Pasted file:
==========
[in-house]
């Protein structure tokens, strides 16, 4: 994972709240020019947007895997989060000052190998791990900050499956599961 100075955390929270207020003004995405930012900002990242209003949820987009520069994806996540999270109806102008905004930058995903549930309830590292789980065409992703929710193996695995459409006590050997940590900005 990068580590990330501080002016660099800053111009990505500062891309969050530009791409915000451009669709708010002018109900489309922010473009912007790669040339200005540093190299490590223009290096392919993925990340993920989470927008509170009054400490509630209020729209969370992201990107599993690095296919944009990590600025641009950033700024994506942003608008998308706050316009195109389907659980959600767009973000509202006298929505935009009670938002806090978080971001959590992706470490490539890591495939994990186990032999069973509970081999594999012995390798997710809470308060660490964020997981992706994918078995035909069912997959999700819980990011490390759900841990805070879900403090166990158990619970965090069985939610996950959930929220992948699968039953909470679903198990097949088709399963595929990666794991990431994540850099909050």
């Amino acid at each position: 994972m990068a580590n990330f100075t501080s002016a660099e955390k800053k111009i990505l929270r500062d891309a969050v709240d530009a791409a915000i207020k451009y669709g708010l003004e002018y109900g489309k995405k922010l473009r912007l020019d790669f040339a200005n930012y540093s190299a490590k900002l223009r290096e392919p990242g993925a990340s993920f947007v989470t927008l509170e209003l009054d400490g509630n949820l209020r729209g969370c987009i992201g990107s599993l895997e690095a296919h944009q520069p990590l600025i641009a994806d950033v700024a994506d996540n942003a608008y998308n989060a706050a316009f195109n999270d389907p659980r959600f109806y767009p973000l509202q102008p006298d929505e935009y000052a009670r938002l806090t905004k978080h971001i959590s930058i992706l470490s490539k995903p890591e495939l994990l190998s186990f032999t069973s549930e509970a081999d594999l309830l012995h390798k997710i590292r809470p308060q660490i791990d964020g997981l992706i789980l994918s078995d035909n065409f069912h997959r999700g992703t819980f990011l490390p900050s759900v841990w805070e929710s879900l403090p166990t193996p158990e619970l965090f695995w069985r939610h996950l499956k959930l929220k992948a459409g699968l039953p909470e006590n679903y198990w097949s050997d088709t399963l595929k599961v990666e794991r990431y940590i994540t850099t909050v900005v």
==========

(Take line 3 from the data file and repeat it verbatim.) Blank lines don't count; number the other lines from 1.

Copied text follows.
């Amino acid at each position: 994972m990068a580590n990330f100075t501080s002016a660099e955390k800053k111009i990505l929270r500062d891309a969050v709240d530009a791409a915000i207020k451009y669709g708010l003004e002018y109900g489309k995405k922010l473009r912007l020019d790669f040339a200005n930012y540093s190299a490590k900002l223009r290096e392919p990242g993925a990340s993920f947007v989470t927008l509170e209003l009054d400490g509630n949820l209020r729209g969370c987009i992201g990107s599993l895997e690095a296919h944009q520069p990590l600025i641009a994806d950033v700024a994506d996540n942003a608008y998308n989060a706050a316009f195109n999270d389907p659980r959600f109806y767009p973000l509202q102008p006298d929505e935009y000052a009670r938002l806090t905004k978080h971001i959590s930058i992706l470490s490539k995903p890591e495939l994990l190998s186990f032999t069973s549930e509970a081999d594999l309830l012995h390798k997710i590292r809470p308060q660490i791990d964020g997981l992706i789980l994918s078995d035909n065409f069912h997959r999700g992703t819980f990011l490390p900050s759900v841990w805070e929710s879900l403090p166990t193996p158990e619970l965090f695995w069985r939610h996950l499956k959930l929220k992948a459409g699968l039953p909470e006590n679903y198990w097949s050997d088709t399963l595929k599961v990666e794991r990431y940590i994540t850099t909050v900005v």